Hard –  Echoglass (reviewed by Dave Franklin)

Echoglass has always proved to be very chameleon-like when it comes to genres and musical styles, equally able to deliver spacious indie soundscapes as they are R.E.M. style alt-rock. Latest single Hard not only sits towards the latter end of that sonic spectrum but pushes even further into the boisterous and rocky territory beyond. Guitars head out into raw and riotous garage band territory, drums pound out solid calls to arms and the middle ground is a mesh of brash and brooding rock and roll urges which act as the perfect platform for a song shot through with such darkness.

And whilst they have always been able to wander various generic pathways, the bands cohesiveness comes less from the style of the music of the song at hand but from their ability to use such songs to create small slices of grim reality. Even at their most upbeat they are able to conjure honest snapshots of the life in the slow lane, of the kitchen sink dramas and the daily grind of the man or women in the street. Sometime quite literally. Not only is there something quintessentially English about them, there is also something quintessentially northern about them too. Like the difference between The Kink’s small, idyllic vignettes and Pulp’s insights into modern life, perhaps.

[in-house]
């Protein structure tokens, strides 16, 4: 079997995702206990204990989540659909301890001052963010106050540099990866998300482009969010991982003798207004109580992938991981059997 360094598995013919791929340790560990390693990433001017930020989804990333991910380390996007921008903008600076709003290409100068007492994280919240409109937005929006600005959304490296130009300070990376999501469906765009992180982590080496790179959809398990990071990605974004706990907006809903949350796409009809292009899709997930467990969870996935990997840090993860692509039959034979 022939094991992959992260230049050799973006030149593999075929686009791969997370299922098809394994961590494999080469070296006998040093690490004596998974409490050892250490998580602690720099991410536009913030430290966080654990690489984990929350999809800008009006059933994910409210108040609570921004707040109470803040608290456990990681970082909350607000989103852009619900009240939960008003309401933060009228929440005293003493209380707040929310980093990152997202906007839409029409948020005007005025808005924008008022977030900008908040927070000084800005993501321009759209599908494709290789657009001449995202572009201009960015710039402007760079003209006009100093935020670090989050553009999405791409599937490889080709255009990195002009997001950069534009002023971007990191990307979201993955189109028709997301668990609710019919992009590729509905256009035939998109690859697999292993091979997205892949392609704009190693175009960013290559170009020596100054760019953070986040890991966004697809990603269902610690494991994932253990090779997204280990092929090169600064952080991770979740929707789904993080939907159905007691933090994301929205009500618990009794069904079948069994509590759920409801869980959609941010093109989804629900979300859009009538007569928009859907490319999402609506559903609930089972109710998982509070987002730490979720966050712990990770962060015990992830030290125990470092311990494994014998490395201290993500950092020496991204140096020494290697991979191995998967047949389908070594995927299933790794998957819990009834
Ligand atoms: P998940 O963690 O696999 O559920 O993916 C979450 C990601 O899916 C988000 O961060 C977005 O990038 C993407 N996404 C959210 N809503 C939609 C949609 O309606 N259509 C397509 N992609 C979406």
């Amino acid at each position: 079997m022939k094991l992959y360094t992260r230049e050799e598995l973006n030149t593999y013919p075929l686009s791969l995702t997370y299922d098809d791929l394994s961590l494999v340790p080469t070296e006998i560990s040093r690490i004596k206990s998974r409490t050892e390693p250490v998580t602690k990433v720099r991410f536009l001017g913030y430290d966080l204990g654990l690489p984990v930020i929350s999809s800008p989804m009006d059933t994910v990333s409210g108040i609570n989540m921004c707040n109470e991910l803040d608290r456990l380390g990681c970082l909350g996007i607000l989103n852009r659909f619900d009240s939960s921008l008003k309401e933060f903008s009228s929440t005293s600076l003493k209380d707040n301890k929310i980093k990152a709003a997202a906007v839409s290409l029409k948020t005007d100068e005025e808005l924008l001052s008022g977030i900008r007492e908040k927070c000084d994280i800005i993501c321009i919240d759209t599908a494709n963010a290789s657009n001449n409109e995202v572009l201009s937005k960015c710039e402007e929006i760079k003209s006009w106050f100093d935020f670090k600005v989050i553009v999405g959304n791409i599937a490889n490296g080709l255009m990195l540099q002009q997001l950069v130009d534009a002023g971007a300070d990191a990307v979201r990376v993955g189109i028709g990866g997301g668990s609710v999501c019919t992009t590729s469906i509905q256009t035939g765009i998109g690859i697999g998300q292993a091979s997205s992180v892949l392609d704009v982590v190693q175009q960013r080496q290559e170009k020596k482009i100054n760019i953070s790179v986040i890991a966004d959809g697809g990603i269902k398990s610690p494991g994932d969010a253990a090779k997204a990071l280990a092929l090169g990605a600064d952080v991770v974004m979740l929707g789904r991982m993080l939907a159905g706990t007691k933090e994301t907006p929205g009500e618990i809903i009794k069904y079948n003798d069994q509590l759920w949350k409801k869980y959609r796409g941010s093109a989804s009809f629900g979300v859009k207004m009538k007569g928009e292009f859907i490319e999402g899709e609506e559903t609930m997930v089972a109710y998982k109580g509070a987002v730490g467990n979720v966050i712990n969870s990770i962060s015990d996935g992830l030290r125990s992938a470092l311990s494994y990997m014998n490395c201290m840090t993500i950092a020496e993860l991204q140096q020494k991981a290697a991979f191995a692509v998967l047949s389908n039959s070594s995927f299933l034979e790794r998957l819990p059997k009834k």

Their mercurial nature is highlighted when you compare Hard to the next song in the pipeline, Little House. The former being a visceral slice of music with a video pushing some dark imagery, the latter a more minimalist, alternative pop affair with an animated video of bright colours and seemingly more positive vibes. Though this being Echoglass, eventually reality strikes and there aren’t any clear cut happy endings. Far from it.

But that is what I love about Echoglass. Theirs is an honesty rarely found in modern music. They eschew the saccharine sweetness of pop, they avoid the fairly tale cliche of rock, they side-step the overtly cool for cool’s sake moves of indie. Instead they wander all genres and none, I’m not saying that we need a new generic category for the band…. or am I? If I am then let’s call it post-genre and be done with it.

Perhaps if more bands were brave enough to just follow their own hearts, explore the music which best suits the point that they are trying to make, write songs that naturally emanate from them rather than from the latest record label marketing meeting of focus group statistics, then music might be in a much healthier position. Actually, there is no might about it!

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